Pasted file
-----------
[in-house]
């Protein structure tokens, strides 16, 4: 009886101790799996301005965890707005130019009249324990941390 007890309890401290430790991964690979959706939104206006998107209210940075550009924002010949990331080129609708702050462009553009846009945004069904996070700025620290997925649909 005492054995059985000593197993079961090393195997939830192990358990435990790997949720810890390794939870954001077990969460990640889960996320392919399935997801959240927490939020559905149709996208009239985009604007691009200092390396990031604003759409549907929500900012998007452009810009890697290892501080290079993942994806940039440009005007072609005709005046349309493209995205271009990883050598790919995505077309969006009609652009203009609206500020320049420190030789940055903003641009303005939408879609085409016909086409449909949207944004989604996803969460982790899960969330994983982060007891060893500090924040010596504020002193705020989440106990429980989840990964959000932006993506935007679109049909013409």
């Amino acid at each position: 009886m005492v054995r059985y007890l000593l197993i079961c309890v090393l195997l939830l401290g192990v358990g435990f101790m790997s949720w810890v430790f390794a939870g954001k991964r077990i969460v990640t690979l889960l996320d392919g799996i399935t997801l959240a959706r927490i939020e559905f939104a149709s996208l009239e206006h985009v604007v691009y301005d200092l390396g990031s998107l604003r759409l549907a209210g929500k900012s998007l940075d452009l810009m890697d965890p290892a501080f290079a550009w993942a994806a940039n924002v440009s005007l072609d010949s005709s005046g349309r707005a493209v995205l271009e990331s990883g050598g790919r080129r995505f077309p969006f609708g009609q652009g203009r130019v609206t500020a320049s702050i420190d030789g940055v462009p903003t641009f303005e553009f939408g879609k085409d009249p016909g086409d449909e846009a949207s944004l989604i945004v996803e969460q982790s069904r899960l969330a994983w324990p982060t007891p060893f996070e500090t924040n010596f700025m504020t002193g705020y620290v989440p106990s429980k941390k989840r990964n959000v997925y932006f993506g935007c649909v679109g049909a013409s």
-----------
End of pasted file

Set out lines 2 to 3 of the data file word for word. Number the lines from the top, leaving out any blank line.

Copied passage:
């Protein structure tokens, strides 16, 4: 009886101790799996301005965890707005130019009249324990941390 007890309890401290430790991964690979959706939104206006998107209210940075550009924002010949990331080129609708702050462009553009846009945004069904996070700025620290997925649909 005492054995059985000593197993079961090393195997939830192990358990435990790997949720810890390794939870954001077990969460990640889960996320392919399935997801959240927490939020559905149709996208009239985009604007691009200092390396990031604003759409549907929500900012998007452009810009890697290892501080290079993942994806940039440009005007072609005709005046349309493209995205271009990883050598790919995505077309969006009609652009203009609206500020320049420190030789940055903003641009303005939408879609085409016909086409449909949207944004989604996803969460982790899960969330994983982060007891060893500090924040010596504020002193705020989440106990429980989840990964959000932006993506935007679109049909013409």
């Amino acid at each position: 009886m005492v054995r059985y007890l000593l197993i079961c309890v090393l195997l939830l401290g192990v358990g435990f101790m790997s949720w810890v430790f390794a939870g954001k991964r077990i969460v990640t690979l889960l996320d392919g799996i399935t997801l959240a959706r927490i939020e559905f939104a149709s996208l009239e206006h985009v604007v691009y301005d200092l390396g990031s998107l604003r759409l549907a209210g929500k900012s998007l940075d452009l810009m890697d965890p290892a501080f290079a550009w993942a994806a940039n924002v440009s005007l072609d010949s005709s005046g349309r707005a493209v995205l271009e990331s990883g050598g790919r080129r995505f077309p969006f609708g009609q652009g203009r130019v609206t500020a320049s702050i420190d030789g940055v462009p903003t641009f303005e553009f939408g879609k085409d009249p016909g086409d449909e846009a949207s944004l989604i945004v996803e969460q982790s069904r899960l969330a994983w324990p982060t007891p060893f996070e500090t924040n010596f700025m504020t002193g705020y620290v989440p106990s429980k941390k989840r990964n959000v997925y932006f993506g935007c649909v679109g049909a013409s």